Shauna explains that her anxiety was so all-consuming that she would lock herself up in her house for three to four months and that her illness had affected her relationship with her boyfriend.

Shauna pictured with her boyfriend, Bartlomiej. MDWfeatures / Shauna-Leigh Davies

“If I was out and consumed by anxiety, I would zone out and get stuck inside my head. I would start to sweat, my body would start to shake, and I’d have to go somewhere alone or with my partner to calm down,” she said.

“My partner became like my personal guardian who had to come everywhere with me to make sure I was okay. There would be times that I would cry my eyes out to go home so I could sleep and switch off.

“I would barricade myself in my own home, it went on for around three to four months, which happened in March this year.

“I was going to a sports college to be a gym instructor; I started to skip days and before I knew it, I wasn’t going anymore. I dropped out because I was so drained with anxiety, I was in no place to complete a qualification.

“I told my boyfriend everything because I couldn’t face the guilt; I told him that if he wanted to break up with me there and then, I would be okay with it.

“I thought he would leave me and think that I’m a monster, I was wrong, he was so supportive about it and still is to this day.

“He is the only one that understands what I’m going through. He used to reassure me, which we found out is bad, so he stopped it.

“I used to confess my thoughts to him to relieve myself, but I’ve been limiting myself a lot recently. He does a lot of daily tasks like cooking, chores and going to the shop for me.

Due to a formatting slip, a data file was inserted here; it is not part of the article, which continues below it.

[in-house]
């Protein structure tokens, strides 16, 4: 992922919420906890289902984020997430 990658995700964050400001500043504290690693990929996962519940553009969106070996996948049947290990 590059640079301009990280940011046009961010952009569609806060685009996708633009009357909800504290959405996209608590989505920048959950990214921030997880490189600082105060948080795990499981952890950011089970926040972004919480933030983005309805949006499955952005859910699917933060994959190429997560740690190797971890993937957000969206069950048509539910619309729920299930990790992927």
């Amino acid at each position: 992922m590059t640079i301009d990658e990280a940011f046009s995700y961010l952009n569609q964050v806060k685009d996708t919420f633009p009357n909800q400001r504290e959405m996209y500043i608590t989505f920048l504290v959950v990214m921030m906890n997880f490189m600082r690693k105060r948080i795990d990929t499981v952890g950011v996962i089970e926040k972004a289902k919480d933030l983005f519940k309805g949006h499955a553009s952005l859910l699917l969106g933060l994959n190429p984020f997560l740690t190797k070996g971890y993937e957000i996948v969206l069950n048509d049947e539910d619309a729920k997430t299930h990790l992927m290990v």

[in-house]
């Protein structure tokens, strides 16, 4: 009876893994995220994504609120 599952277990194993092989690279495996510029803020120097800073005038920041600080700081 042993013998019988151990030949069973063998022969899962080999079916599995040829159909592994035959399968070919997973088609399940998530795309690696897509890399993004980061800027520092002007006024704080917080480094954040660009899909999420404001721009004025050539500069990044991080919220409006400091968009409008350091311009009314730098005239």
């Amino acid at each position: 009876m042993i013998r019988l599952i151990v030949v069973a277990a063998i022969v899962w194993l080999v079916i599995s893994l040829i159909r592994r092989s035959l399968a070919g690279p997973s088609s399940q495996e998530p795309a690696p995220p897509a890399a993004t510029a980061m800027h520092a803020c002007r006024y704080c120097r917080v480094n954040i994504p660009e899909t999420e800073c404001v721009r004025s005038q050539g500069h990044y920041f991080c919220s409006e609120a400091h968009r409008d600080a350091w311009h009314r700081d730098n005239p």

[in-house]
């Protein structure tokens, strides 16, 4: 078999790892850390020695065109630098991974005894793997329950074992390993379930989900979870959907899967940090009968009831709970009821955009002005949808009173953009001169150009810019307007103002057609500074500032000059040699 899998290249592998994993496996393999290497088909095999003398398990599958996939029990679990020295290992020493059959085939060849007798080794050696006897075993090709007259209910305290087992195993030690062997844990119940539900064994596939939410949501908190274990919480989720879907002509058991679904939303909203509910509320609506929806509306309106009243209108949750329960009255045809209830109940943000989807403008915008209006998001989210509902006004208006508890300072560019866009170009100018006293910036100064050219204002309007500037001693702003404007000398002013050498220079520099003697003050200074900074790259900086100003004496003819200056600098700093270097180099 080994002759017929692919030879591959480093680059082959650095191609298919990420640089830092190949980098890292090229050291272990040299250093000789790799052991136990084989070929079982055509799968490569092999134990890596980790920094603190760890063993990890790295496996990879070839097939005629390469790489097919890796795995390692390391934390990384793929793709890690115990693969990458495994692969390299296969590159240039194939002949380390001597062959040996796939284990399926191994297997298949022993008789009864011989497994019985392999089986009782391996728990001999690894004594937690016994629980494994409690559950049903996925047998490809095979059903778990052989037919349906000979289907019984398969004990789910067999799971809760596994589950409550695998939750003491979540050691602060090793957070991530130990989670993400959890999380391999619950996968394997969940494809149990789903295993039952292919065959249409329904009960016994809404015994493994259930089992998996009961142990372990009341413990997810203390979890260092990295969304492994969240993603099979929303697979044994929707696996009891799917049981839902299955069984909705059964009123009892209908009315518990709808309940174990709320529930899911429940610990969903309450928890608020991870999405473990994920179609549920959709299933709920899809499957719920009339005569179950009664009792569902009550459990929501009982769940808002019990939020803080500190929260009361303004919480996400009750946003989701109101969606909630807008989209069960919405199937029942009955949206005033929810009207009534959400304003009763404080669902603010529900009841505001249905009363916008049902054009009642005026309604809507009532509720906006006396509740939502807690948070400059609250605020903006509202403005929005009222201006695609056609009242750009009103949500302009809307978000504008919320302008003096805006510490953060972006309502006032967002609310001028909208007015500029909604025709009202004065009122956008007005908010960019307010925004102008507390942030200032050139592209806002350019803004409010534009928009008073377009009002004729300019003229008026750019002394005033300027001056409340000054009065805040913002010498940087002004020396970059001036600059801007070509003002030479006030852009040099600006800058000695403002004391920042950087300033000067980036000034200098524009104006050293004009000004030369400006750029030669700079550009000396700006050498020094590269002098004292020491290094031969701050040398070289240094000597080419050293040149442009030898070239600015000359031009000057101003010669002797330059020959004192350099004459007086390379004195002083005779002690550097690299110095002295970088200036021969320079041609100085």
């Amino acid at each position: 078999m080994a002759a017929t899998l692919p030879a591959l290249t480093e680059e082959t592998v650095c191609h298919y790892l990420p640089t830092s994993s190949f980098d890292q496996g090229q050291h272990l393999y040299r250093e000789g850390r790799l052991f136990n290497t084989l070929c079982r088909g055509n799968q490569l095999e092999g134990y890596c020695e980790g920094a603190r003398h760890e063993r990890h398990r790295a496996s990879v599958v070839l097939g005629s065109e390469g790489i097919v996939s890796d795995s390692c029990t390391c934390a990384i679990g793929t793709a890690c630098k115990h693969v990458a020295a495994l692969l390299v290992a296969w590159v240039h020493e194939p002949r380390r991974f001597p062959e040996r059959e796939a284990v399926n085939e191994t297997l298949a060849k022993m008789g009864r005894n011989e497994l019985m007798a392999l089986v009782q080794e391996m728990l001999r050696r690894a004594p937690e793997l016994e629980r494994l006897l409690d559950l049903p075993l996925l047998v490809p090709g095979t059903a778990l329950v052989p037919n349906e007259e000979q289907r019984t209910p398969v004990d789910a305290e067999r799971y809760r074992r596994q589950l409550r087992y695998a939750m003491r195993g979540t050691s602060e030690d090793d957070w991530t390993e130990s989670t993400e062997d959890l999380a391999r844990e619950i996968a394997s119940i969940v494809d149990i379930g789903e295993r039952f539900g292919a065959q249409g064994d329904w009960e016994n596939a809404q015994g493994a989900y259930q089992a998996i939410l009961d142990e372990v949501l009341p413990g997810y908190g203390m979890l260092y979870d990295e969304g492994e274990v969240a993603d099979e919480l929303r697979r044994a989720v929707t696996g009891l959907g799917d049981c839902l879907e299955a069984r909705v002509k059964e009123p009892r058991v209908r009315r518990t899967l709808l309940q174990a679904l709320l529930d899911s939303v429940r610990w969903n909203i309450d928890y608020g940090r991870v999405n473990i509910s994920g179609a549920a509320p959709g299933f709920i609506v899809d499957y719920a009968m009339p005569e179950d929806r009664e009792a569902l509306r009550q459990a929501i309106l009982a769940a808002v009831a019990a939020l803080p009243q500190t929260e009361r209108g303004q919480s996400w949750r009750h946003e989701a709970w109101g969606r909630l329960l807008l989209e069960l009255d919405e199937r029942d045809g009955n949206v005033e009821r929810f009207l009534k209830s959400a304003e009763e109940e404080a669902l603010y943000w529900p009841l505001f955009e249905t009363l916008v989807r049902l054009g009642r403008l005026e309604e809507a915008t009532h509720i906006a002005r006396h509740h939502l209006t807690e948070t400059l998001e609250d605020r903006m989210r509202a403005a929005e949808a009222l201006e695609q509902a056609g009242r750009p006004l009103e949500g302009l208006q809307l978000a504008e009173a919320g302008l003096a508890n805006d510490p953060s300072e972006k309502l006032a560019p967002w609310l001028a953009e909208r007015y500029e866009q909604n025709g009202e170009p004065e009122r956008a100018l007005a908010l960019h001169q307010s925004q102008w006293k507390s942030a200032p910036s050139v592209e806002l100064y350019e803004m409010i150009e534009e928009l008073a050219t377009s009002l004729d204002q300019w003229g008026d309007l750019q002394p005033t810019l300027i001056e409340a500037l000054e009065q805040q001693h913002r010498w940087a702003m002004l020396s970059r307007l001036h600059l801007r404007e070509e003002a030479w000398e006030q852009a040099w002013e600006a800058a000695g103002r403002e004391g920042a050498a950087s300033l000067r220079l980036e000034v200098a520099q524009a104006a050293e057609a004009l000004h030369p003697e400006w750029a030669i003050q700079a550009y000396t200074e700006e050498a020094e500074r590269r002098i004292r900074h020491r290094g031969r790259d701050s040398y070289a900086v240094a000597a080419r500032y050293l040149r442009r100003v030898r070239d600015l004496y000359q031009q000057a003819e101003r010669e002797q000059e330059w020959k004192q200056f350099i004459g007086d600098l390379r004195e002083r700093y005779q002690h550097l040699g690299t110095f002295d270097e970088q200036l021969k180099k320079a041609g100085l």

Shauna pictured in her bath. MDWfeatures / Shauna-Leigh Davies

“Lately he’s also been pushing me to complete my homework and push me out of my comfort zone even though I get frustrated at him.

“I began my therapy sessions early August for once a week over Skype. I had a one-to-one session to introduce myself and where I’m at. From that session on, he gave me homework based on my personal case.

“Every week, we review how my last week and homework went to see what we can improve on and I get new homework to complete.

“My homework consists of stuff like daily hygiene, going out, sexual activity, watching or being near things that trigger me.

“They have helped me massively to see that OCD is only as bad as I let it be and that I should accept it for what it is.

“I shouldn’t try to make it stop; I should bring it along for the ride. The more comfortable I have gotten with OCD, the less anxious I am.

“It’s still hard but my perspective has changed; OCD shouldn’t take my life away and I shouldn’t feel guilty for something that is out of my control.

Shauna pictured dressed up. MDWfeatures / Shauna-Leigh Davies

“The thoughts are not the problem but my reaction to them is the problem. I should let them be and give them no attention.

“I am feeling a lot better since therapy; I have learnt that OCD is a part of me, but it doesn’t make me a bad person. It says nothing about my value as a person.

“The more therapy I complete, the better quality of life I have. Everything I do now I see as a learning experience. I grow and blossom no matter if I get intrusive thoughts or not.

“I want to try and help other people who struggle with OCD and to let them know that recovery is possible. They are a good person no matter what OCD tells them.

Shauna and her boyfriend looking loved-up. MDWfeatures / Shauna-Leigh Davies

“I also want to break the stigma that OCD is just about cleaning, it’s not. Cleaning can be an obsession of OCD but there are many different symptoms.

“I want OCD to stop being a stereotypical metaphor; Pure O OCD is the mental type of OCD, where compulsions are usually not physical.

“Don’t give up, OCD is not the end of your life. Learn to live with it, not against it. I believe in you and help is available to you. If you can’t afford therapy, the internet is a great place to start for tips on how to recover.”